Real gross domestic product (GDP) declined at an annual rate of 1.4% in the first quarter of 2022

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April 28, 2022 – Real gross domestic product (GDP) fell at an annual rate of 1.4% in the first quarter of 2022 (Table 1), according to the “advance” estimate published by the Bureau of Economic Analysis. In the fourth quarter, real GDP grew by 6.9%.

The GDP estimate released today is based on source data that is either incomplete or subject to further revision by the source agency (see “Base data for pre-estimate” on page 3). The “second” estimate for the first quarter, based on more complete data, will be published on May 26, 2022

The decrease in Real GDP reflected declines in private investment in inventory, exports, federal government spending, and state and local government spending, while imports, which are a subtraction in the GDP calculation, rose. Personal consumption expenditure (PCE), non-residential fixed investment and residential fixed investment increased (Table 2).

Impact of COVID-19 on the GDP estimate for the first quarter of 2022

In the first quarter, an increase in COVID-19 cases linked to the Omicron variant resulted in continued restrictions and disruptions to facility operations in some parts of the country. Government assistance payments in the form of repayable loans to businesses, grants to state and local governments, and social benefits to households have all declined as the provisions of several federal programs have expired or been reduced. The full economic effects of the COVID-19 pandemic cannot be quantified in the GDP estimate for the first quarter, as the impacts are usually embedded in the source data and cannot be separately identified. For more information, see the Technical Note and the BEA’s Federal Stimulus Programs and Statistics.

The decline in private investment in inventory was led by declines in wholesale trade (mainly motor vehicles) and retail trade (notably “other” retailers and motor vehicle dealers). Within exports, broad-based declines in non-durable goods were partly offset by an increase in “other” business services (mainly financial services). The decrease in federal government spending primarily reflects lower defense spending on intermediate goods and services. The increase in imports was driven by the increase in durable goods (notably non-food and non-automotive consumer goods).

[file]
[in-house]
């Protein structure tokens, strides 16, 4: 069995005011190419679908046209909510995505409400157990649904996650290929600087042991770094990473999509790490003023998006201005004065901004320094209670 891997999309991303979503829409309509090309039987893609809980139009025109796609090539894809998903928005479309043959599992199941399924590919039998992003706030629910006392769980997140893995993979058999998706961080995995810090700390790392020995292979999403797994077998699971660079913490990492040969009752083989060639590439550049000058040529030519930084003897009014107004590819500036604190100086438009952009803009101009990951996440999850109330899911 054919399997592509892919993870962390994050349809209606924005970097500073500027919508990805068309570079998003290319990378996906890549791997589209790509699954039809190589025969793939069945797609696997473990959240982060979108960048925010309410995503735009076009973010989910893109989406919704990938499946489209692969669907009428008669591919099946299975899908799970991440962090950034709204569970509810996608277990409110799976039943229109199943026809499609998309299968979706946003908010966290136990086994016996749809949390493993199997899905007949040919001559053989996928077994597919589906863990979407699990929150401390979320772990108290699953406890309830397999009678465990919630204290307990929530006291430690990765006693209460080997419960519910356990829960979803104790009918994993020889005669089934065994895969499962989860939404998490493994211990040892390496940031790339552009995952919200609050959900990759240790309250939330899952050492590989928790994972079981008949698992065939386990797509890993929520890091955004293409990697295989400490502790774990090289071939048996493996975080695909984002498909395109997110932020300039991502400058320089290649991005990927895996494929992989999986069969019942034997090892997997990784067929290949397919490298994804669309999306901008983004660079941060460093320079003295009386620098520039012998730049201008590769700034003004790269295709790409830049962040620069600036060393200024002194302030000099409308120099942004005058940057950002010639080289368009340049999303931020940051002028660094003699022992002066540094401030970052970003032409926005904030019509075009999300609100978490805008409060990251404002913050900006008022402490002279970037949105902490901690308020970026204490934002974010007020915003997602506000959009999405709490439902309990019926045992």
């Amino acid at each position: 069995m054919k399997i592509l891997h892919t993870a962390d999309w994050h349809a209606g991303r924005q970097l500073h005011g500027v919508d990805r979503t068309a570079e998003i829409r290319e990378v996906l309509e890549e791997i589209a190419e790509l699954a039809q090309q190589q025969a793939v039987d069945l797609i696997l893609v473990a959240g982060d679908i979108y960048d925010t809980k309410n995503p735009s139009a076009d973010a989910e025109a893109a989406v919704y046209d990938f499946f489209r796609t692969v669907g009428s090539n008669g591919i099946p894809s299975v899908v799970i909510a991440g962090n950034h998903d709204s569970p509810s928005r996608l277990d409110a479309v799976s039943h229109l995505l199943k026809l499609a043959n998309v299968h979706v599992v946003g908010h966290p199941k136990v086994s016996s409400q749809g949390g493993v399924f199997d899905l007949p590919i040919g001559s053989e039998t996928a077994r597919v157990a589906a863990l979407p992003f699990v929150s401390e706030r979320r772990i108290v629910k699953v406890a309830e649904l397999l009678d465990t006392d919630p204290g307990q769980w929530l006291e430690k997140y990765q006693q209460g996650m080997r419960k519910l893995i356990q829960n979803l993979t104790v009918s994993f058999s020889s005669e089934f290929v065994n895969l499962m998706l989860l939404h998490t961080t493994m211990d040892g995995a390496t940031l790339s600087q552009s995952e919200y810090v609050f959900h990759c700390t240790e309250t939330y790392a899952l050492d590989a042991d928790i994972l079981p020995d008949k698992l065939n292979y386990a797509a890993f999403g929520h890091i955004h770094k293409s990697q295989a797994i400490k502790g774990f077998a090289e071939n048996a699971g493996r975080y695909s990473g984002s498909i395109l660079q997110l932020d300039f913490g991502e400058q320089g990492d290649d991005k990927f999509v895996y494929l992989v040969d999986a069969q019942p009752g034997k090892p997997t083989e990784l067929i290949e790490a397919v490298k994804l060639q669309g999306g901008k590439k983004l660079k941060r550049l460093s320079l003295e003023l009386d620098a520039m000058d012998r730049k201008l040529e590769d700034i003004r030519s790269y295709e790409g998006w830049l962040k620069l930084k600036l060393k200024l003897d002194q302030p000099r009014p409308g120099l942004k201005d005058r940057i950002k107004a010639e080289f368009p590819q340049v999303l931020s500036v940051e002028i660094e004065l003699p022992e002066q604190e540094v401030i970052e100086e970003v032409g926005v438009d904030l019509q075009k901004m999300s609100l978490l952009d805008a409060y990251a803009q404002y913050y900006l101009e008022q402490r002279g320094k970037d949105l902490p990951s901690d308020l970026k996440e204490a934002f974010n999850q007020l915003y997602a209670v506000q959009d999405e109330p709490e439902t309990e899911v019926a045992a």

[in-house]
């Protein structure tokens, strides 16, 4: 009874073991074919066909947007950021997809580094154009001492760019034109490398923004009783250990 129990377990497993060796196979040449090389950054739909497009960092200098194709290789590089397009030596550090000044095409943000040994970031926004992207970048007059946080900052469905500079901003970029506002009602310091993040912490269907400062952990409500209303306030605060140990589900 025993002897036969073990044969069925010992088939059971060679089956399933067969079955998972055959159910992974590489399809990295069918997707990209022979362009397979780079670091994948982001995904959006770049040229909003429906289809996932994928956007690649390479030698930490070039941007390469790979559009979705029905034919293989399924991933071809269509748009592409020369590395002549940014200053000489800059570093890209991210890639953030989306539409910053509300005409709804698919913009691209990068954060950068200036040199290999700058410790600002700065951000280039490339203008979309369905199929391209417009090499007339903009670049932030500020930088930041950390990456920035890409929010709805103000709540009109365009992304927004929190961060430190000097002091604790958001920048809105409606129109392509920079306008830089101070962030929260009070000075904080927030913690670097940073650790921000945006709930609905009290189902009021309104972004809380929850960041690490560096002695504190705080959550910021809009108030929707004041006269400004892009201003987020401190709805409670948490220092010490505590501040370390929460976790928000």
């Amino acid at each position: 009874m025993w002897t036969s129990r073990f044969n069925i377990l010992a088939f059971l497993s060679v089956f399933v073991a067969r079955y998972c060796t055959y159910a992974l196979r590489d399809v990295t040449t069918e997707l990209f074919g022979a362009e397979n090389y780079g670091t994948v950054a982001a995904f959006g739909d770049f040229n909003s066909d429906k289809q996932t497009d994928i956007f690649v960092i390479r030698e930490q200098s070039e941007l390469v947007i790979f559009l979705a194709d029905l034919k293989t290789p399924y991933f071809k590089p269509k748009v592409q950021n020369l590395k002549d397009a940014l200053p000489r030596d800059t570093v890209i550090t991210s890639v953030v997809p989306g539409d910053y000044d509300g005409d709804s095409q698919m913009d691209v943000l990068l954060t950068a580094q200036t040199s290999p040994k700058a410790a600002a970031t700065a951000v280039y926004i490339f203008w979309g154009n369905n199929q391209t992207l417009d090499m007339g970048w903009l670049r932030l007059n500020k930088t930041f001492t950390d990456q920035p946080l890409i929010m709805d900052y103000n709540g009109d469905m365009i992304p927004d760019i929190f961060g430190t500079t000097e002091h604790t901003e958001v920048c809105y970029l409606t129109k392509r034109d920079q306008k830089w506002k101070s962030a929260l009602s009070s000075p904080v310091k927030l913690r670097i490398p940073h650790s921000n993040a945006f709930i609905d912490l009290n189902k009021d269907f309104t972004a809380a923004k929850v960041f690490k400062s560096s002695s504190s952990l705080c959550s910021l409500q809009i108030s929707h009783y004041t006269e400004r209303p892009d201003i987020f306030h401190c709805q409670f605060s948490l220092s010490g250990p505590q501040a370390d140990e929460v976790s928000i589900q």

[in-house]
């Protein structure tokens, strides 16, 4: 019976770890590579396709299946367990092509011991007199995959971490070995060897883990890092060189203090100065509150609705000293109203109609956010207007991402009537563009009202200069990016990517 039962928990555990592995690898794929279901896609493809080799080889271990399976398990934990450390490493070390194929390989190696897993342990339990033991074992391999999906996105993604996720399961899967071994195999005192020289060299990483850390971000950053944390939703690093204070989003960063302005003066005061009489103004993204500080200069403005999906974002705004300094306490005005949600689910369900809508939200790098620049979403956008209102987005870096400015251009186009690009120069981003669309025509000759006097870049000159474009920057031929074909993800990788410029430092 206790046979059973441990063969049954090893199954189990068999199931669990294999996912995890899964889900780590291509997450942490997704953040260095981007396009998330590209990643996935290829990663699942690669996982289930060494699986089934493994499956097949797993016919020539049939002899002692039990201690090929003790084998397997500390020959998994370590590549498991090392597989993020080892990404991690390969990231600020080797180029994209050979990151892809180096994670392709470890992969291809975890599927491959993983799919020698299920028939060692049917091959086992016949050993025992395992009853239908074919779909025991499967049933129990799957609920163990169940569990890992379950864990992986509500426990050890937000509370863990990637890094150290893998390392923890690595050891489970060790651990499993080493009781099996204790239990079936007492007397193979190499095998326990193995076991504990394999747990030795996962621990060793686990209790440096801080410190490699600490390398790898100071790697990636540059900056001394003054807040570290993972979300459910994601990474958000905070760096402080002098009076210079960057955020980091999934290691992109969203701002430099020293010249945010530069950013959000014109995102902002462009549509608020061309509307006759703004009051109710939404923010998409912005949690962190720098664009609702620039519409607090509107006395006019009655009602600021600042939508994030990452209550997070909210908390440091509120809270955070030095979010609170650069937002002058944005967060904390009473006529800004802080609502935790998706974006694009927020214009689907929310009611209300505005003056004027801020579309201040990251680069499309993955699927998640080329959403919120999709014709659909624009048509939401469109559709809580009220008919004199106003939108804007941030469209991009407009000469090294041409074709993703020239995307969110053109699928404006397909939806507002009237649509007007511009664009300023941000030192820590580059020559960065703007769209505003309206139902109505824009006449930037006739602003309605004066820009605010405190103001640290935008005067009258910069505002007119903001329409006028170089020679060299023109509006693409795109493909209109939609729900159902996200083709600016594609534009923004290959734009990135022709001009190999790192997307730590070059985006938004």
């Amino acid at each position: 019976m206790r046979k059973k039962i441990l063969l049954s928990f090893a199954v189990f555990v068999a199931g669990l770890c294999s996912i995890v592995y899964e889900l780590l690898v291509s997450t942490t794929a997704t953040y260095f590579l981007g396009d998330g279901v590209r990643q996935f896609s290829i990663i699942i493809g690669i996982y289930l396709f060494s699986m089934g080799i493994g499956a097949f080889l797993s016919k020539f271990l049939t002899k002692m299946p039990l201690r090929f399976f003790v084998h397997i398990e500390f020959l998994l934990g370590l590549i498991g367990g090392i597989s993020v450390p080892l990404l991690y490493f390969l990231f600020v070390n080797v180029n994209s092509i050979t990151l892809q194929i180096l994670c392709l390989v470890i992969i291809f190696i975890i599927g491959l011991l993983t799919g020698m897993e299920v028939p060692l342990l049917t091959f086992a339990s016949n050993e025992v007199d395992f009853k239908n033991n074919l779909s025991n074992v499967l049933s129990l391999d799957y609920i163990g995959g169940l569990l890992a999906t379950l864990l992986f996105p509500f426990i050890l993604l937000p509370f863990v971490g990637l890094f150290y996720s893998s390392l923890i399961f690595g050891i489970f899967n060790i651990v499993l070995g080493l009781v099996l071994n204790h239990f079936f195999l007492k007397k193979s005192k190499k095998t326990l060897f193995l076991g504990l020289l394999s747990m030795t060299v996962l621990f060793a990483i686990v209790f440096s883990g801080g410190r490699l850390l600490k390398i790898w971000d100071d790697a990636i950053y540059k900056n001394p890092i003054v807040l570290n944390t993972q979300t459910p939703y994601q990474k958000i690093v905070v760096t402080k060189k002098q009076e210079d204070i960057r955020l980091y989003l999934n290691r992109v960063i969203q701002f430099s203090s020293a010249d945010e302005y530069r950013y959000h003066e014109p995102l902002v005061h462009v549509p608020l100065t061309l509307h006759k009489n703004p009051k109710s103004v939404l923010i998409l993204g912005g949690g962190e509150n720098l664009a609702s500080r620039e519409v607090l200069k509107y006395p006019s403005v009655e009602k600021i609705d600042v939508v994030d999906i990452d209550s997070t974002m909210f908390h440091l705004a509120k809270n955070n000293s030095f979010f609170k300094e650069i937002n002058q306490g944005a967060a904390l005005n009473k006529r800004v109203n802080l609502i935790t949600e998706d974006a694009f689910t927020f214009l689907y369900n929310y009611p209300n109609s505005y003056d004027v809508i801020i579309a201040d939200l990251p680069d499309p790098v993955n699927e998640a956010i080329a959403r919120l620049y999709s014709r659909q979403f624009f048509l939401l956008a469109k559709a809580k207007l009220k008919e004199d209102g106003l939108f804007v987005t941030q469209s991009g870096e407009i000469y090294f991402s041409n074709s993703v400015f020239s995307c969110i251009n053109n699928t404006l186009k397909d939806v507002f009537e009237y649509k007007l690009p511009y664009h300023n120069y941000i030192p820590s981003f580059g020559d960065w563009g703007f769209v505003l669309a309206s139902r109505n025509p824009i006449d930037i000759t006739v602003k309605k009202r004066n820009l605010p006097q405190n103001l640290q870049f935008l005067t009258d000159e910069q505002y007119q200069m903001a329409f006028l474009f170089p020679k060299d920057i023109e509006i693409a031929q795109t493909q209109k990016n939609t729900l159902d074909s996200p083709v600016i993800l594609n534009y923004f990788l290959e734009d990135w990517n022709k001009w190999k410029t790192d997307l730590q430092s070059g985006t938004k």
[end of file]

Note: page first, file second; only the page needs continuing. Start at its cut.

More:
The increase in PCE reflects an increase in services (led by health care) which was partially offset by a decrease in goods. Within goods, a decline in non-durable goods (led by gasoline and other energy goods) was partly offset by an increase in durable goods (led by motor vehicles and parts). The increase in non-residential fixed investment reflected increases in equipment and intellectual property products.

GDP in current dollars rose 6.5% year on year, or $379.9 billion, in the first quarter to $24.38 trillion. In the fourth quarter, GDP increased by 14.5%, or $800.5 billion (Table 1 and Table 3).

The gross domestic purchases price index increased by 7.8% in the first quarter, compared to an increase of 7.0% in the fourth quarter (Table 4). The PCE Price Index increased by 7.0%, compared to an increase of 6.4%. Excluding food and energy prices, the PCE price index rose 5.2% vs. a 5.0% rise.

Personal income

Personal income in current dollars increased by $268.0 billion in the first quarter, compared to an increase of $123.9 billion in the fourth quarter. The increase mainly reflects an increase in compensation which was partly offset by a decrease in government social benefits (Table 8). In the first quarter, government assistance payments in the form of social benefits to households declined as the provisions of several federal programs expired or continued to decline.

Personal disposable income rose $216.6 billion, or 4.8%, in the first quarter, compared to an increase of $20.1 billion, or 0.4%, in the fourth quarter. Real personal disposable income decreased by 2.0%, compared to a decrease of 5.6%.

Personal savings was $1.21 trillion in the first quarter, compared to $1.39 trillion in the fourth quarter. The personal savings rate— personal savings as a percentage of personal disposable income — was 6.6% in the first quarter, compared to 7.7% in the fourth quarter.

Source data for the preliminary estimate
Information on the source data and key assumptions used in the preliminary estimate are provided in a technical note published with the press release on the BEA website. A detailed “Key Source Data and Assumptions” file is also published for each release. For more information on GDP updates, see the “Additional Information” section that follows.
Source: BEA

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